WASHINGTON — As the Navy considers banning tobacco sales on all bases and ships, Secretary of Defense Chuck Hagel gave a strong endorsement of the review Monday, and suggested that he would be in favor of a ban.
“I don’t know if there’s anybody in America who still thinks that tobacco is good for you,” Hagel told reporters at the Pentagon in response to a question about the Navy review. “We don’t allow smoking in any of our government buildings. Restaurants, states, [and] municipalities have pretty clear regulations on this. I think in reviewing any options that we have as to whether we in the military through commissaries [or] PXs sell or continue to sell tobacco is something we need to look at. And we are looking at it. And I think we owe it to our people.”
Hagel said that the financial and human costs of tobacco use need to be taken into account. The secretary said that dealing with tobacco-related health issues costs the Defense Department more than a billion dollars a year.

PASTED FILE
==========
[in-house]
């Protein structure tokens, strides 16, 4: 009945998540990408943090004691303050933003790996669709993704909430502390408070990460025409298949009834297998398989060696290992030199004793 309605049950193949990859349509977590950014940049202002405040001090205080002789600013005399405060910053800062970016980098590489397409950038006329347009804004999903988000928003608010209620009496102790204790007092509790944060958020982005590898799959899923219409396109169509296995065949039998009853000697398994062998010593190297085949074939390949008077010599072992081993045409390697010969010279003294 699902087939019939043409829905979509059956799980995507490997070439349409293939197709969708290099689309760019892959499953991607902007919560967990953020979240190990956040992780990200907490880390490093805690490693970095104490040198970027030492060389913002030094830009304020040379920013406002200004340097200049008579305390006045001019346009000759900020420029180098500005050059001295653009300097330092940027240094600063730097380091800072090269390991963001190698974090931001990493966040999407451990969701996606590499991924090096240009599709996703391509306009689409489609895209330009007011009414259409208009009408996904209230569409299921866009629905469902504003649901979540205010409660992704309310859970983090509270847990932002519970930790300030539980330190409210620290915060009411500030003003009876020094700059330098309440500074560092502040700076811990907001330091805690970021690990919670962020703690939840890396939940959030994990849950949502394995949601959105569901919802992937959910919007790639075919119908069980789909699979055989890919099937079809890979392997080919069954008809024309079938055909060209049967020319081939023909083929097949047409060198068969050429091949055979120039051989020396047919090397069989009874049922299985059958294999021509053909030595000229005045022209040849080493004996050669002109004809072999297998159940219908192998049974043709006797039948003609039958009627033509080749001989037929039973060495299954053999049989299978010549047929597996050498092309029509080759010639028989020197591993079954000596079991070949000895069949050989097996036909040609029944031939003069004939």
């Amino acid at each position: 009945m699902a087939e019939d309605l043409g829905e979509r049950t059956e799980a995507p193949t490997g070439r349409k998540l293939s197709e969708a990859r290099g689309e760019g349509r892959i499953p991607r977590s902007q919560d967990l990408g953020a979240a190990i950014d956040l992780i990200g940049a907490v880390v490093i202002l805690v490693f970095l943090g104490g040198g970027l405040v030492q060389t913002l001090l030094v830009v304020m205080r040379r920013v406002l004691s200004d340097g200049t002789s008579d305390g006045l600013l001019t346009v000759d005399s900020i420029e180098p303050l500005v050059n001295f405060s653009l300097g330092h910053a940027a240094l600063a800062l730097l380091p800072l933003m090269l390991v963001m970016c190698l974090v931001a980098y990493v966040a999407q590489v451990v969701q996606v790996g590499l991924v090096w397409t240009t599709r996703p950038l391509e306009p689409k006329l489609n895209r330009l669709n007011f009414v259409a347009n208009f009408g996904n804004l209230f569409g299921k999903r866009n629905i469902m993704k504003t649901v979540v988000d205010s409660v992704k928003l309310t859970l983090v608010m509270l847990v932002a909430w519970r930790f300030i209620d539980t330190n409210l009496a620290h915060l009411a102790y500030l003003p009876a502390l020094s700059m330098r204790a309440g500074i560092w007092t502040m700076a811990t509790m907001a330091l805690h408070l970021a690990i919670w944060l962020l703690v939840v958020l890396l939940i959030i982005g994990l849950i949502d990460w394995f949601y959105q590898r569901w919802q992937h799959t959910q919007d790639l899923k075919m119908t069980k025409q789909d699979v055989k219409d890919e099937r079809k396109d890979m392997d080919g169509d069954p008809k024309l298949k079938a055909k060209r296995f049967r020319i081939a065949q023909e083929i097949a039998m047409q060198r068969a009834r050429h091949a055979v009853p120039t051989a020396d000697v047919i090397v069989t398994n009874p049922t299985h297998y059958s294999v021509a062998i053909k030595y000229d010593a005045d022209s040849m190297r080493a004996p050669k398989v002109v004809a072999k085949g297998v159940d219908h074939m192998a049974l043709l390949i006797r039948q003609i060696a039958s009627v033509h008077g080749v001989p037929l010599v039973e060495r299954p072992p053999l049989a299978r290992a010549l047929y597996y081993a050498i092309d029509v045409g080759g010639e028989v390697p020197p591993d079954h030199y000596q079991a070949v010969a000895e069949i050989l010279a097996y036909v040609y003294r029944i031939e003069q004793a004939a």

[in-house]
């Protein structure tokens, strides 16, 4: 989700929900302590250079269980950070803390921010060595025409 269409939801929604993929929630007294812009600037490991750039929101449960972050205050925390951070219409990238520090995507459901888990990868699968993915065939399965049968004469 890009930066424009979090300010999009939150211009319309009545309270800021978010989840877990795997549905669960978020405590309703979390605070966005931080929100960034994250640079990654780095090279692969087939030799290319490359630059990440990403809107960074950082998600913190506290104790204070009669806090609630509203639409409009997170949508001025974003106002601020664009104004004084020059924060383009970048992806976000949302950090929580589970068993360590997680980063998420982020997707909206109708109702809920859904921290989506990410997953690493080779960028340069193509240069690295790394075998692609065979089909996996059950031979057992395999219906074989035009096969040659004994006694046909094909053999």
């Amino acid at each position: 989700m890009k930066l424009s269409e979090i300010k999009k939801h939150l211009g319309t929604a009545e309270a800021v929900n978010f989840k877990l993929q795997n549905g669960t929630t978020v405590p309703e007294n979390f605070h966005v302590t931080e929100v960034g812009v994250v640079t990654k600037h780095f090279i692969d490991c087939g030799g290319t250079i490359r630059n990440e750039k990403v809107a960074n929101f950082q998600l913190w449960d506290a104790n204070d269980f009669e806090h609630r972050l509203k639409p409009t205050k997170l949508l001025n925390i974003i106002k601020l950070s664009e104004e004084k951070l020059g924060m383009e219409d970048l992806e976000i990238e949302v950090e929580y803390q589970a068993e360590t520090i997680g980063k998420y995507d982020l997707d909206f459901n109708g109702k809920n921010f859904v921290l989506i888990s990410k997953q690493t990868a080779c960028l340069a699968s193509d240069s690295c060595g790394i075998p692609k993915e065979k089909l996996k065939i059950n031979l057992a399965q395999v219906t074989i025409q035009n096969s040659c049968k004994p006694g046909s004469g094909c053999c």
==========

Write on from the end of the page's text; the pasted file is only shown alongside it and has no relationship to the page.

“Now the dollars are one thing. But the health of your people — I don’t know if you put a price tag on that. So I think it does need to be looked at and reviewed,” Hagel said.
Studies show military members use tobacco at higher rates than same-age civilians. A 2011 DOD survey showed 24 percent of troops smoked, compared with 20 percent of civilians of the same age.
Last week, Cmdr. Tamara Lawrence, a Navy spokeswoman for the secretary, confirmed Secretary of the Navy Ray Mabus is taking a new look at tobacco use across the service. A Navy official, who spoke to Stars and Stripes on condition of anonymity because he was not authorized to speak on the topic, said one option on the table is banning tobacco sales on Navy bases and ships.